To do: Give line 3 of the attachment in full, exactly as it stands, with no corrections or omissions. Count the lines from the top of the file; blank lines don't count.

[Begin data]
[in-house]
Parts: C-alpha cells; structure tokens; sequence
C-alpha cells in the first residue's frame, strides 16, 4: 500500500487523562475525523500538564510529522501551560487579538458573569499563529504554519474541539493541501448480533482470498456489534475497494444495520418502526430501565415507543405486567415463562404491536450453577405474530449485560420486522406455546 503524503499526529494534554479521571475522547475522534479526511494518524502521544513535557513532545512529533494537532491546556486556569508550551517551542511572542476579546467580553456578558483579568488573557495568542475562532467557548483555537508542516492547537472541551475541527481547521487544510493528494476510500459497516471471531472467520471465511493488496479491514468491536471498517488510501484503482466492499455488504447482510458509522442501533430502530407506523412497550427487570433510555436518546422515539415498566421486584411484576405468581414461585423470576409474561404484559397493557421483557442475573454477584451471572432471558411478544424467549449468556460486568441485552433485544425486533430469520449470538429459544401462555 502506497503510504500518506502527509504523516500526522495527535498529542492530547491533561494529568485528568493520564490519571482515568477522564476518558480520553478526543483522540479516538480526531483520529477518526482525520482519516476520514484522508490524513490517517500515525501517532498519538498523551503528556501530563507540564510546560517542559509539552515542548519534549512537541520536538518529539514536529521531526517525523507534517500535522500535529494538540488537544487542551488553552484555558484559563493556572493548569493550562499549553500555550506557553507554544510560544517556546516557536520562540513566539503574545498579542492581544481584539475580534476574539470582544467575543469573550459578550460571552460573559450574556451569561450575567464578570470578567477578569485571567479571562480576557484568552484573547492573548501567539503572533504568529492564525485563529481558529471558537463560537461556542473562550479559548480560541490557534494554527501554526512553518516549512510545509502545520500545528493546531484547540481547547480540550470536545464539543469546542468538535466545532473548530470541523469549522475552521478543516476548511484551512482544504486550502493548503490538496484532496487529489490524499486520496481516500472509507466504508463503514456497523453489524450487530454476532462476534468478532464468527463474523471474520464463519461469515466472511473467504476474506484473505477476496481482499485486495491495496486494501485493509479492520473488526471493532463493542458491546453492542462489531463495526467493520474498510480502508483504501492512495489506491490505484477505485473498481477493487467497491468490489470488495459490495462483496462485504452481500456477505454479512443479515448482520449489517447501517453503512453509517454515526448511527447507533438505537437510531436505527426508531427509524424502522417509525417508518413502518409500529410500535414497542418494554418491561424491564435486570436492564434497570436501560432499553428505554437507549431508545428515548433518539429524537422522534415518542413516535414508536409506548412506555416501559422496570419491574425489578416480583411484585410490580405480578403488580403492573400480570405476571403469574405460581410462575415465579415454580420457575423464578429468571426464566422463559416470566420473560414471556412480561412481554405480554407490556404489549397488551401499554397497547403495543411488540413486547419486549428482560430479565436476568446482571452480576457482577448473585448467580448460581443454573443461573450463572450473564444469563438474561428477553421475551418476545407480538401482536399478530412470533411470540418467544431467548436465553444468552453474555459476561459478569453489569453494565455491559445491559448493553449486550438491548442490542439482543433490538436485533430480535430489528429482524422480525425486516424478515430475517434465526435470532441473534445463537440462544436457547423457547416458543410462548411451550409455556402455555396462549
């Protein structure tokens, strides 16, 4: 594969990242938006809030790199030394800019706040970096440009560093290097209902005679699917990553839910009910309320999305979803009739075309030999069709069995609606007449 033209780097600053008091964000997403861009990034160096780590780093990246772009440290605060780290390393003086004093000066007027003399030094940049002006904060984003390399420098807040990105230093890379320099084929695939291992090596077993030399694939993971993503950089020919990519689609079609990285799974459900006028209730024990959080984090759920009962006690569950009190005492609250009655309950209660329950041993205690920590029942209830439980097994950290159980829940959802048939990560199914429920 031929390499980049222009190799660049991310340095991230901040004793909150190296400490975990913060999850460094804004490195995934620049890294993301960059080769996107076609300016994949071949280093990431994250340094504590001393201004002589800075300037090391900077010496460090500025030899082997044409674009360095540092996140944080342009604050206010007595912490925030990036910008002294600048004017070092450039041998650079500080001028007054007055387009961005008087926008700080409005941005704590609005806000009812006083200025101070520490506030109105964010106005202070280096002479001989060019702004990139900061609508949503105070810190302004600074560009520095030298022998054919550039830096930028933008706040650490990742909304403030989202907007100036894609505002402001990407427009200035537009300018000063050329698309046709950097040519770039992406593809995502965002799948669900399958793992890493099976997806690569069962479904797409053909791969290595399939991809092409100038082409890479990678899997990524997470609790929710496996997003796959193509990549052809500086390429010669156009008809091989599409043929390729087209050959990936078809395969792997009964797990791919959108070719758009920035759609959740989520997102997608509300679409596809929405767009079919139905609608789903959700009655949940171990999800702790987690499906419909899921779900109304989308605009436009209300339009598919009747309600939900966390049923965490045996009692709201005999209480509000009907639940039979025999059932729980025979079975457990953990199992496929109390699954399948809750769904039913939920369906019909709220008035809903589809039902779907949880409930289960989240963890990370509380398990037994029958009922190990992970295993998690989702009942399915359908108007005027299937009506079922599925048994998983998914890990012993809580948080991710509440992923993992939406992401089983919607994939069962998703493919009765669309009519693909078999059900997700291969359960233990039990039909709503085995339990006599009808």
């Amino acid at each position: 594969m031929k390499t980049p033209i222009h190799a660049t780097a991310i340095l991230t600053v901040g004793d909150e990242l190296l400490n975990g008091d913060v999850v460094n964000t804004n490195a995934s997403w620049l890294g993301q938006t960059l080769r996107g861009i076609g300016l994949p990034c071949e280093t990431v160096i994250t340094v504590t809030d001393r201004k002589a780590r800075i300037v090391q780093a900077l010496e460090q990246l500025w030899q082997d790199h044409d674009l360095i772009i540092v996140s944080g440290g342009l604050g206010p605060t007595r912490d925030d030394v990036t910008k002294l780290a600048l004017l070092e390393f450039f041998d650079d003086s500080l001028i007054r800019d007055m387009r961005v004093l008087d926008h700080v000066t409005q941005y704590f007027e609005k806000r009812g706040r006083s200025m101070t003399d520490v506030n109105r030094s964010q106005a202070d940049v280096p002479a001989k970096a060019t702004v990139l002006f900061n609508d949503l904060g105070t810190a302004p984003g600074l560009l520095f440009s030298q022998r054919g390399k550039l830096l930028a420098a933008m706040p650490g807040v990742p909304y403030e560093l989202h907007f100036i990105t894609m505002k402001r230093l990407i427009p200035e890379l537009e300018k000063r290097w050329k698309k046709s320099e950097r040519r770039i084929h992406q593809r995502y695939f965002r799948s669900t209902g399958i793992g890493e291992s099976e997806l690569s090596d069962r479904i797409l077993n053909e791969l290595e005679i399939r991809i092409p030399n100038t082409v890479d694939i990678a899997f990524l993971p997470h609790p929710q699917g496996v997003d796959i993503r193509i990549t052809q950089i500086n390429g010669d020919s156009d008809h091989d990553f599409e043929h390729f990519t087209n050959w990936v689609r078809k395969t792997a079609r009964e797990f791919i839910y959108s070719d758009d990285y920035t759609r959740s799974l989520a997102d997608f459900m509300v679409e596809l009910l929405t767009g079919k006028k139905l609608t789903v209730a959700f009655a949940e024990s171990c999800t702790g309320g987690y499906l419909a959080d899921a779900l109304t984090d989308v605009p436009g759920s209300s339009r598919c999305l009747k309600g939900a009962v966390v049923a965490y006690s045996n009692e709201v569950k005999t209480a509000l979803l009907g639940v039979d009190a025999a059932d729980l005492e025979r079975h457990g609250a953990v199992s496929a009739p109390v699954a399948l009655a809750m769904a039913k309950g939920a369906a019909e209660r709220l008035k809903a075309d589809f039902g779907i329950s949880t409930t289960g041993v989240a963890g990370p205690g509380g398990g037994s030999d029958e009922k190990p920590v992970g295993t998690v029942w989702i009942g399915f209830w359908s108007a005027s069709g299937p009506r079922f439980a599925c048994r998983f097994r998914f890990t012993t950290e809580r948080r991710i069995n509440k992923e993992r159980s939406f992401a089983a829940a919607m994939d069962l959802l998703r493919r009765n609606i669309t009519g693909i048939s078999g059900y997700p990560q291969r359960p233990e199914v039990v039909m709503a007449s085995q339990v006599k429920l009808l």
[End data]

C-alpha cells in the first residue's frame, strides 16, 4: 500500500487523562475525523500538564510529522501551560487579538458573569499563529504554519474541539493541501448480533482470498456489534475497494444495520418502526430501565415507543405486567415463562404491536450453577405474530449485560420486522406455546 503524503499526529494534554479521571475522547475522534479526511494518524502521544513535557513532545512529533494537532491546556486556569508550551517551542511572542476579546467580553456578558483579568488573557495568542475562532467557548483555537508542516492547537472541551475541527481547521487544510493528494476510500459497516471471531472467520471465511493488496479491514468491536471498517488510501484503482466492499455488504447482510458509522442501533430502530407506523412497550427487570433510555436518546422515539415498566421486584411484576405468581414461585423470576409474561404484559397493557421483557442475573454477584451471572432471558411478544424467549449468556460486568441485552433485544425486533430469520449470538429459544401462555 502506497503510504500518506502527509504523516500526522495527535498529542492530547491533561494529568485528568493520564490519571482515568477522564476518558480520553478526543483522540479516538480526531483520529477518526482525520482519516476520514484522508490524513490517517500515525501517532498519538498523551503528556501530563507540564510546560517542559509539552515542548519534549512537541520536538518529539514536529521531526517525523507534517500535522500535529494538540488537544487542551488553552484555558484559563493556572493548569493550562499549553500555550506557553507554544510560544517556546516557536520562540513566539503574545498579542492581544481584539475580534476574539470582544467575543469573550459578550460571552460573559450574556451569561450575567464578570470578567477578569485571567479571562480576557484568552484573547492573548501567539503572533504568529492564525485563529481558529471558537463560537461556542473562550479559548480560541490557534494554527501554526512553518516549512510545509502545520500545528493546531484547540481547547480540550470536545464539543469546542468538535466545532473548530470541523469549522475552521478543516476548511484551512482544504486550502493548503490538496484532496487529489490524499486520496481516500472509507466504508463503514456497523453489524450487530454476532462476534468478532464468527463474523471474520464463519461469515466472511473467504476474506484473505477476496481482499485486495491495496486494501485493509479492520473488526471493532463493542458491546453492542462489531463495526467493520474498510480502508483504501492512495489506491490505484477505485473498481477493487467497491468490489470488495459490495462483496462485504452481500456477505454479512443479515448482520449489517447501517453503512453509517454515526448511527447507533438505537437510531436505527426508531427509524424502522417509525417508518413502518409500529410500535414497542418494554418491561424491564435486570436492564434497570436501560432499553428505554437507549431508545428515548433518539429524537422522534415518542413516535414508536409506548412506555416501559422496570419491574425489578416480583411484585410490580405480578403488580403492573400480570405476571403469574405460581410462575415465579415454580420457575423464578429468571426464566422463559416470566420473560414471556412480561412481554405480554407490556404489549397488551401499554397497547403495543411488540413486547419486549428482560430479565436476568446482571452480576457482577448473585448467580448460581443454573443461573450463572450473564444469563438474561428477553421475551418476545407480538401482536399478530412470533411470540418467544431467548436465553444468552453474555459476561459478569453489569453494565455491559445491559448493553449486550438491548442490542439482543433490538436485533430480535430489528429482524422480525425486516424478515430475517434465526435470532441473534445463537440462544436457547423457547416458543410462548411451550409455556402455555396462549